Harry Boland: A charismatic leader within the Irish revolutionary movement

Dublin man was a faithful friend to de Valera and had a complex friendship with Collins

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Harry Boland died on August 1st, 1922. On his passing, Kathleen O'Connell, secretary to Éamon de Valera, observed the latter "looked crushed and broken. He lost his most faithful friend."

It was just one genuinely emotional reaction stirred in much of Boland’s contemporaries on both sides of the Civil War divide. Much of Boland’s appeal was due to him being known as a genial, good-humoured individual. He was also a masterful political organiser and charismatic leader within the Irish revolutionary movement.

Boland was born into a Dublin family in 1887. His father, James, was a prominent Fenian and GAA official, as well as an enormous influence on his son. Boland became a major participant in such organisations as the GAA, the Gaelic League, the Volunteers and, of course, the Irish Republican Brotherhood.


Along with his two older brothers and sister Kathleen, Harry took part in the Easter Rising and thereafter was imprisoned in England. He became a key figure in the rebuilding of the national movement, becoming close to Michael Collins. Boland joined de Valera in his travels across the United States for much of the War of Independence, organising nearly every aspect of the American tour.

Tensions arose in Boland's friendship with Collins, with both men's rivalry for the heart of Kitty Kiernan, which has remained a point of public fascination, mainly due to the 1997 film biopic, Michael Collins. In truth, their true break came over their respective stances on the Anglo-Irish Treaty. While anti-Treaty, Boland became a key player in trying to mend the split. Yet at the outbreak of the Civil War, Boland became quartermaster of the anti-Treaty IRA. Boland took a direct part in fighting in both Dublin and Blessington. In the final days of July 1922, Boland ventured to the seaside town of Skerries in Dublin, possibly attempting to get passage to his familiar environs to the United States to seek arms and finance from the republican support base across the Atlantic.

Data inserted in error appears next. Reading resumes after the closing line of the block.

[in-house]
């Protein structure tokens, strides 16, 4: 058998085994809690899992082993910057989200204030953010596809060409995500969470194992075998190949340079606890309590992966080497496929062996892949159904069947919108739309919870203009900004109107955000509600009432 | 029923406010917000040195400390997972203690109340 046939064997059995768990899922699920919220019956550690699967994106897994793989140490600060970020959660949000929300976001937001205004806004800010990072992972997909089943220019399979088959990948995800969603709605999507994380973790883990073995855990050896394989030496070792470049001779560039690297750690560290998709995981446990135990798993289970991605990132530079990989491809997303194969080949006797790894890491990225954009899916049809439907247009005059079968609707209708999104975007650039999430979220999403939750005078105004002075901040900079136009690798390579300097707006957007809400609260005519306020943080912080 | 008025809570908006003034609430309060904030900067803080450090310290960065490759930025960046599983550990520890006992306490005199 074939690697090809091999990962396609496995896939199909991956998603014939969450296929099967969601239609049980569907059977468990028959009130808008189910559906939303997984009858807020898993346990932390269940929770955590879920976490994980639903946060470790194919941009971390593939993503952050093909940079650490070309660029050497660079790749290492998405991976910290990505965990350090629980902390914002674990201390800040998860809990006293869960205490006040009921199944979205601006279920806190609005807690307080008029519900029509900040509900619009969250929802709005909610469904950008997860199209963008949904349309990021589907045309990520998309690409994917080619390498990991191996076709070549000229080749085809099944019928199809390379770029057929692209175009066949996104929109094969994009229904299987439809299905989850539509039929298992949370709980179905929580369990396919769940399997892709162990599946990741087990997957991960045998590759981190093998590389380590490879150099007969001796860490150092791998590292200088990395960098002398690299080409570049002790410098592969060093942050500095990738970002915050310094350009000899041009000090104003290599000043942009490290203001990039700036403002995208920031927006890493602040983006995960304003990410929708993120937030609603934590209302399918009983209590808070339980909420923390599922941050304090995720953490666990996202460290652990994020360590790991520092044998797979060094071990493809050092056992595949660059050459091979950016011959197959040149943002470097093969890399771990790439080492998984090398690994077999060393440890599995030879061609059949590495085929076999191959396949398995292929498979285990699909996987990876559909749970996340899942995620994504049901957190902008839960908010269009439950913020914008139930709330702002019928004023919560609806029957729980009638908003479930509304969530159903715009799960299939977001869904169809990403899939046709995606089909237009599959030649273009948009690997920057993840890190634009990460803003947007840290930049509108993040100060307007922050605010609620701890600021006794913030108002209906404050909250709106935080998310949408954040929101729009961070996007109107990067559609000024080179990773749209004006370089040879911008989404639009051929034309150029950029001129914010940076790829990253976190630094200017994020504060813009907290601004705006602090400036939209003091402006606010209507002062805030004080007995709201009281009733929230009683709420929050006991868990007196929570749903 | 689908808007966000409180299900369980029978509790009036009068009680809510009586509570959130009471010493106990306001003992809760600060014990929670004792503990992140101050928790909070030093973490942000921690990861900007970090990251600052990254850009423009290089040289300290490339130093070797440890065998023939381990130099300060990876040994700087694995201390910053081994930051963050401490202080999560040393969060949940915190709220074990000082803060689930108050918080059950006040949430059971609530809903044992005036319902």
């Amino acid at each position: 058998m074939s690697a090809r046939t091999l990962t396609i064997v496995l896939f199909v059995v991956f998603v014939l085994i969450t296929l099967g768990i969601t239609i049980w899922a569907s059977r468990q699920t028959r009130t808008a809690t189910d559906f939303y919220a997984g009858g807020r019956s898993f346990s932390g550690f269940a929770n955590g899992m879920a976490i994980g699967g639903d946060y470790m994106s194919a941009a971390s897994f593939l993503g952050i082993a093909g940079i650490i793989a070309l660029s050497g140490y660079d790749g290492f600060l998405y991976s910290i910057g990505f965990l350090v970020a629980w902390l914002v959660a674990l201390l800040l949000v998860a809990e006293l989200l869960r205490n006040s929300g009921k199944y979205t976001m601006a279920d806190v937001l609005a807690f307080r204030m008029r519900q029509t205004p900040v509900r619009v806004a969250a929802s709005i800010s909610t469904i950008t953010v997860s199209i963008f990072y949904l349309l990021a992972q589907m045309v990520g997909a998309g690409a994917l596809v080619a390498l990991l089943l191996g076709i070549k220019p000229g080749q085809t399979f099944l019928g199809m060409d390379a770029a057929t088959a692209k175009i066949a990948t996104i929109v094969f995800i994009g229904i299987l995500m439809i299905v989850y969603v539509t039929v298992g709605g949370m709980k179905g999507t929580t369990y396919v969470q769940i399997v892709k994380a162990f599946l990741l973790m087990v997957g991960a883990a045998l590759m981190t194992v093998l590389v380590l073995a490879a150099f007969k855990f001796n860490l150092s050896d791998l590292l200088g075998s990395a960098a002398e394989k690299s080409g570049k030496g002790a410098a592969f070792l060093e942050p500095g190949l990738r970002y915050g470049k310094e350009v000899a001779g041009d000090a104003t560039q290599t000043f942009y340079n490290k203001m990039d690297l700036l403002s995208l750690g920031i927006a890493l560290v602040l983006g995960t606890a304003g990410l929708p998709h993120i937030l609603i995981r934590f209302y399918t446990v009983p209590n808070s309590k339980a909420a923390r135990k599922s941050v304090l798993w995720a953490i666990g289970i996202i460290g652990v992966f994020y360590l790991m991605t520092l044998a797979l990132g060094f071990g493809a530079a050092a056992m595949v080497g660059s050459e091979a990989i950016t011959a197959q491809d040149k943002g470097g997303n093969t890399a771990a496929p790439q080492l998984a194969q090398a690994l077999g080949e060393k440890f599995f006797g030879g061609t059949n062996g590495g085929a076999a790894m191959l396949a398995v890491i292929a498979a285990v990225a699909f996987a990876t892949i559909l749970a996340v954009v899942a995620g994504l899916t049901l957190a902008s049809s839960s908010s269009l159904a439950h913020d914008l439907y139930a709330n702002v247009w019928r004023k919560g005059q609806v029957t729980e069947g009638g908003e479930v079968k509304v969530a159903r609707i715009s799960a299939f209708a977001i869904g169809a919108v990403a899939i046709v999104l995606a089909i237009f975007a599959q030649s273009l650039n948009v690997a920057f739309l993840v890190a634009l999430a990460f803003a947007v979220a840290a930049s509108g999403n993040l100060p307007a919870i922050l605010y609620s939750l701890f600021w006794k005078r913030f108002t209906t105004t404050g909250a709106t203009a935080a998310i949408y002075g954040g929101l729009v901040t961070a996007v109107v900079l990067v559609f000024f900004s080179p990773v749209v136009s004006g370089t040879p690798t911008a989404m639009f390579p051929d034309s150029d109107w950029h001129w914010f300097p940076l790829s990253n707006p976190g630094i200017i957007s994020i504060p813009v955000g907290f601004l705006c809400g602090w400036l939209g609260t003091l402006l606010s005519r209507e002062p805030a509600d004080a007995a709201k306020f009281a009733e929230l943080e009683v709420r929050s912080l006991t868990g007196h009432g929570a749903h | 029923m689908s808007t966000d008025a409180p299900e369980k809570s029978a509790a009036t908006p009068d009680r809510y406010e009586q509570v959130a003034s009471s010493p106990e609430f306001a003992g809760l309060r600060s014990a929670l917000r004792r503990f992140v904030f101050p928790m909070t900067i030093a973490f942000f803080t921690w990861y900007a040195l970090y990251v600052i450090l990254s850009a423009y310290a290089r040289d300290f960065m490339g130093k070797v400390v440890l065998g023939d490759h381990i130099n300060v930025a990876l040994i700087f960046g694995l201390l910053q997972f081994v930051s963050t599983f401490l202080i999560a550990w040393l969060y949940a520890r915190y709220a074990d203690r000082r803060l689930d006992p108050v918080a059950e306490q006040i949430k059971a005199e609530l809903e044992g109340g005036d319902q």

Neil Jordan's 1997 film features Boland, played by Aidan Quinn, inaccurately being shot to death while attempting to flee the capital through the River Liffey. The true circumstances of his death were different, but similarly inglorious. Boland was mortally wounded when shot during an attempted arrest by National Army soldiers in Skerries' Grand Hotel. He lingered near death in Dublin's St Vincent's hospital for two days.

Boland told his sister Kathleen the man who shot him was a friend with whom he was imprisoned with after the Easter Rising, but refused to say the man’s name. Collins wrote to Kiernan shortly beforehand, having passed the hospital and noting the crowd outside. He lamented, “My mind went in to him, Harry lying there dead and I thought of the times together . . . I had sent a wreath . . . I suppose they would return it torn up.”

Boland's funeral was a major procession through Dublin city, an extraordinary turnout for one of the most well-liked figures of the revolutionary movement. The artist Jack Yeats, himself not lacking in republican sympathies, would depict the funeral in two paintings.

His brother Gerard Boland was a Fianna Fáil TD, who served as minister in several government cabinets. Gerald's son, Kevin, was also later a Fianna Fáil TD and government minister. Kevin famously resigned in solidarity with those dismissed from Jack Lynch's government over the events of the Arms Trial. After a failed attempt at creating a new party, Kevin lost his seat at the 1981 general election and retired from public life, bringing an end to a political dynasty that had considerable roots in the cause of Irish independence.